Increasing severity of atopic dermatitis is associated with a negative impact on work productivity among adults with atopic dermatitis in France, Germany, the U.K. and the U.S.A

Br J Dermatol. 2020 Apr;182(4):1007-1016. doi: 10.1111/bjd.18296. Epub 2019 Sep 8.

Abstract

Background: Atopic dermatitis (AD) is associated with high disease burden, with a significant physical and social impact. However, the association between disease severity and burden of disease, with work productivity and daily activities being one aspect, has not been well characterized.

Objectives: To investigate the impact of disease severity on work productivity and daily activities among adults with AD in Europe (France, Germany and the U.K.) and the U.S.A.

Methods: The survey panel participants for this cross-sectional internet-based survey on AD were sourced from the population-based National Health and Wellness Survey (Europe 2016, U.S.A. 2015 and 2016). AD severity was determined by Patient-Oriented Scoring Atopic Dermatitis (PO-SCORAD). Work productivity and work activity impairment were assessed using the Work Productivity and Activity Impairment (WPAI) - Specific Health Problem questionnaire for AD.

Results: The study survey was completed by 1098 respondents with moderate-to-severe AD and 134 with mild AD. Overall, the negative impact on work productivity (all WPAI items) was suggested to increase with increasing AD severity (PO-SCORAD) at the regional level (Europe and U.S.A.) and in the total sample. For overall work impairment due to AD, respondents with mild AD reported a mean of 2·4 h per week of potential work productivity lost, respondents with moderate AD 9·6 h and respondents with severe AD 19·0 h.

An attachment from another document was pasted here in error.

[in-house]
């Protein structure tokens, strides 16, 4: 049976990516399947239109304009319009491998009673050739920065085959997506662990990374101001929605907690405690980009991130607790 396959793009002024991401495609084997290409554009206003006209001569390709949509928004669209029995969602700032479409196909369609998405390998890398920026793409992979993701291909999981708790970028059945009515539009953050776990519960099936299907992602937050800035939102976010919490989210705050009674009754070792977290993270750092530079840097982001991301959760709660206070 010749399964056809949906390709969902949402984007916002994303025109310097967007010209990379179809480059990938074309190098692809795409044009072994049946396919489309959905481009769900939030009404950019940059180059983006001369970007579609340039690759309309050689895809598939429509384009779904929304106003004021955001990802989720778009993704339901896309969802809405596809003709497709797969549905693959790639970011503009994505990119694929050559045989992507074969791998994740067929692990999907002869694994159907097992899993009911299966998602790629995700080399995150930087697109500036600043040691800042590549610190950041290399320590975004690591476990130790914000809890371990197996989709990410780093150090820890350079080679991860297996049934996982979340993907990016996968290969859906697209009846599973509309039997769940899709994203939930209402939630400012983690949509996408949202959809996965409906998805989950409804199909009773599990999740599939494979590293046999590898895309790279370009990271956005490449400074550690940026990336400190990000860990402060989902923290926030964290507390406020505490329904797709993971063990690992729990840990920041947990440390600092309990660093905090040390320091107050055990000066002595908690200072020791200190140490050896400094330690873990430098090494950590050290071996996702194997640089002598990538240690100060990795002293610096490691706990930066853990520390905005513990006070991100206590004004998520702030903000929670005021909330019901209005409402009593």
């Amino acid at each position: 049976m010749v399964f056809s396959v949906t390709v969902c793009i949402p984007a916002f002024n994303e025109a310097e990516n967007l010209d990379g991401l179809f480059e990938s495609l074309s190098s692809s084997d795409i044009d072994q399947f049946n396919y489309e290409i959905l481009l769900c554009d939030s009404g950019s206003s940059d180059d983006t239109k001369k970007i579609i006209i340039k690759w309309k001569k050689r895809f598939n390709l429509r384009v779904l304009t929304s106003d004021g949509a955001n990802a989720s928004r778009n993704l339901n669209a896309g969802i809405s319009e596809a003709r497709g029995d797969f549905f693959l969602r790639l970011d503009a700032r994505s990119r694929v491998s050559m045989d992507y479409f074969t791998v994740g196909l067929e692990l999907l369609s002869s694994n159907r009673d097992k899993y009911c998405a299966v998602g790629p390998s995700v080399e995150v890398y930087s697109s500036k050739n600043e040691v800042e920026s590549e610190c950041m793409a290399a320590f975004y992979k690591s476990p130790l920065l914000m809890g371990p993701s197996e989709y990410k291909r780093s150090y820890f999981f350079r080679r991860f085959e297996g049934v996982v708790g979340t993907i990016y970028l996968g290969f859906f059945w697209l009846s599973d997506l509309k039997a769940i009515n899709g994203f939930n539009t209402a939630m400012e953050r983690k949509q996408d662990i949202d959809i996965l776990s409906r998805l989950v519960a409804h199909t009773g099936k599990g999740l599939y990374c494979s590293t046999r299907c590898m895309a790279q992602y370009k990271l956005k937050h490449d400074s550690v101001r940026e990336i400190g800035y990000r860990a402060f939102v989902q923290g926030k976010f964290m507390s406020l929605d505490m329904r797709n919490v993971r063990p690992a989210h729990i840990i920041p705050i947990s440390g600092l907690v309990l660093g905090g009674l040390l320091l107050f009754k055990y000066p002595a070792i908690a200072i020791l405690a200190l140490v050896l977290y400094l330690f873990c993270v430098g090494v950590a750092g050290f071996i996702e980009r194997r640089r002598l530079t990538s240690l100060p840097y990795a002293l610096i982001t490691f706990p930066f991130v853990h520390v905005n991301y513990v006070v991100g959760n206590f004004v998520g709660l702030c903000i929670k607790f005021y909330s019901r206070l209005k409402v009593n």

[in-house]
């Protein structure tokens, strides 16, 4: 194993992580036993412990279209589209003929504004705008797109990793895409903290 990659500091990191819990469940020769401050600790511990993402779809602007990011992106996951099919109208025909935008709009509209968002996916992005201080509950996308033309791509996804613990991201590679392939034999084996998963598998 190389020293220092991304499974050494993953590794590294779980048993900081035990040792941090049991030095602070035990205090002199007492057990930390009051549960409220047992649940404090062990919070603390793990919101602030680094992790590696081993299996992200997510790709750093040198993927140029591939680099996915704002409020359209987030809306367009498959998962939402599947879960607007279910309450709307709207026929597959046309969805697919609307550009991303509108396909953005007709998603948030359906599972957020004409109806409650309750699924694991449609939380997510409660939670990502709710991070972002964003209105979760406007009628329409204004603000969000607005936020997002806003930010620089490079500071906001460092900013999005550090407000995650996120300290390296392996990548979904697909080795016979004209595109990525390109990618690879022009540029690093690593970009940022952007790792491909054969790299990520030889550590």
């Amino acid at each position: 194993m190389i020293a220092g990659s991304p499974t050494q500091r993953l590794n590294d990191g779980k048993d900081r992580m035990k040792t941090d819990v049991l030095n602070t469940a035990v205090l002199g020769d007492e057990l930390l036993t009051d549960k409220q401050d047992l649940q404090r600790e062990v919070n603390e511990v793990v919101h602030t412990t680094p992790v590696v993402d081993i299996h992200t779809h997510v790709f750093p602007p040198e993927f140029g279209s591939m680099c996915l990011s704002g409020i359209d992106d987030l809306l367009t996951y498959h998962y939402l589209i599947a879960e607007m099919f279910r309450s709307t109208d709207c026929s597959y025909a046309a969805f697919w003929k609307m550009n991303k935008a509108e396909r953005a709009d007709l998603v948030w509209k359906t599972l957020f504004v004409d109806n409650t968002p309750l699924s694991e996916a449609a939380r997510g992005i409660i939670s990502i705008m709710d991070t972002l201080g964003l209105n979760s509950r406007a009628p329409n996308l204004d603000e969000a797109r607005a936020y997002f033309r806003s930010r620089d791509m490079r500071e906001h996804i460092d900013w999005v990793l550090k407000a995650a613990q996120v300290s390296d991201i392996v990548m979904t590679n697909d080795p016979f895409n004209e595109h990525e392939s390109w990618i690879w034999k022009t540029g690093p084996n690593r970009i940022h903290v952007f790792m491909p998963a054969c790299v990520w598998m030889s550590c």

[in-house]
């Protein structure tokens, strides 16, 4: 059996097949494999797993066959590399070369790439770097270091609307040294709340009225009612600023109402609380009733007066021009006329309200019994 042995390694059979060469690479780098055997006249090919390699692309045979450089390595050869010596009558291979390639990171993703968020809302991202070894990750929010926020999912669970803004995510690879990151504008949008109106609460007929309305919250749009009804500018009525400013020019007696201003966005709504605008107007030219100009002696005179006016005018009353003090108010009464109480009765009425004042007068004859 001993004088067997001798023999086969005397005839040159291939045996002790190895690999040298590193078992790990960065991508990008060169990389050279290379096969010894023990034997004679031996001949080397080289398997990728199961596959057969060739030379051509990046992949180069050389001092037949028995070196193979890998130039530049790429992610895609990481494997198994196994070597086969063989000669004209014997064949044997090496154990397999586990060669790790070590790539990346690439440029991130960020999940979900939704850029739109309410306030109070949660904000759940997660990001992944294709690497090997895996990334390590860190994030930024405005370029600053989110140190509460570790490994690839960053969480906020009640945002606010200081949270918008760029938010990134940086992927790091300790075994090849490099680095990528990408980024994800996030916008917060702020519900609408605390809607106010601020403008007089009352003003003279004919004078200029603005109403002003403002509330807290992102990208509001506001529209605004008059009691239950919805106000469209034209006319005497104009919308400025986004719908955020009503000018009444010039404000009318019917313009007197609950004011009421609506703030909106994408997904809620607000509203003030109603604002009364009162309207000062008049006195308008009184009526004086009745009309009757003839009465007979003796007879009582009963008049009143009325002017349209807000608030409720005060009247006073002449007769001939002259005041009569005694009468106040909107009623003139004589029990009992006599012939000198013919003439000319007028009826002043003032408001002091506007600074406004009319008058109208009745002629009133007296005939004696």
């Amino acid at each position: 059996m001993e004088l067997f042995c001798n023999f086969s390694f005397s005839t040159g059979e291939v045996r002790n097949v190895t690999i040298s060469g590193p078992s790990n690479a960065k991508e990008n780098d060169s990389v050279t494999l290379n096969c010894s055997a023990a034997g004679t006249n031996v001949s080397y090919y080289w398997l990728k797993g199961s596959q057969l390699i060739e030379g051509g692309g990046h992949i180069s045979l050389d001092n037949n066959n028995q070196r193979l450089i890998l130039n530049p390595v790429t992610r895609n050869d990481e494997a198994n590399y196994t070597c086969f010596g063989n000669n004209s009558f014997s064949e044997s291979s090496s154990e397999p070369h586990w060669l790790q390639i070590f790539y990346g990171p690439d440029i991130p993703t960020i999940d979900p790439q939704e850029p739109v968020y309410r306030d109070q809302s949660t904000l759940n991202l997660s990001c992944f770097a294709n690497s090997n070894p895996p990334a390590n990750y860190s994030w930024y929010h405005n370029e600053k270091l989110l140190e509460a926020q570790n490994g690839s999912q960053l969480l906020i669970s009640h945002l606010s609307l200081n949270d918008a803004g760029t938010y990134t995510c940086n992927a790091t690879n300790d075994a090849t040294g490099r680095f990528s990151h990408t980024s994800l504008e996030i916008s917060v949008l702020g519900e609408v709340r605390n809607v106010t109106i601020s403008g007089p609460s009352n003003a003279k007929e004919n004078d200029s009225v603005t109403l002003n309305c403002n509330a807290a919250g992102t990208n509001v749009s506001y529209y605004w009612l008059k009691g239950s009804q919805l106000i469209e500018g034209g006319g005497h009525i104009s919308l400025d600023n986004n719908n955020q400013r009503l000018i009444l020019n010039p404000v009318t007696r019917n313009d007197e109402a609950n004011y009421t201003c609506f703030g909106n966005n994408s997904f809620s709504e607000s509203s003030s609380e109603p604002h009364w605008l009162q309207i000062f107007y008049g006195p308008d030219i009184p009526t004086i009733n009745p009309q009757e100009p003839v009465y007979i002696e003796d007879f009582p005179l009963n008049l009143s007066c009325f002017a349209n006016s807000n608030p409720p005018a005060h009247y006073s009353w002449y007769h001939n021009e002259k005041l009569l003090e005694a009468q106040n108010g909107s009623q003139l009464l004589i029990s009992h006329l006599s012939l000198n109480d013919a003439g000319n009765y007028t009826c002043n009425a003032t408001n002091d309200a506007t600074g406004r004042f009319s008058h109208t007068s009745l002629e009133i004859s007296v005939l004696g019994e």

Conclusions: Higher AD severity was associated with a greater negative impact on work productivity in adults. This impact is a burden not only for the patient but also for society and may provide incentives for treatment optimization and more effective management of AD. What's already known about this topic? Atopic dermatitis (AD) is associated with a high disease burden. AD has a negative impact on several aspects of health-related quality of life, one of which is work productivity. What does this study add? By using a population of participants with AD recruited from the National Health and Wellness Survey, which collects broad and representative data from the general population, survey data could be obtained from U.S. and European populations of patients with AD. The present study suggests an increasingly negative impact on work productivity with increasing severity of AD. The data indicate no regional differences in the impact of AD severity on work productivity.

Publication types

  • Research Support, Non-U.S. Gov't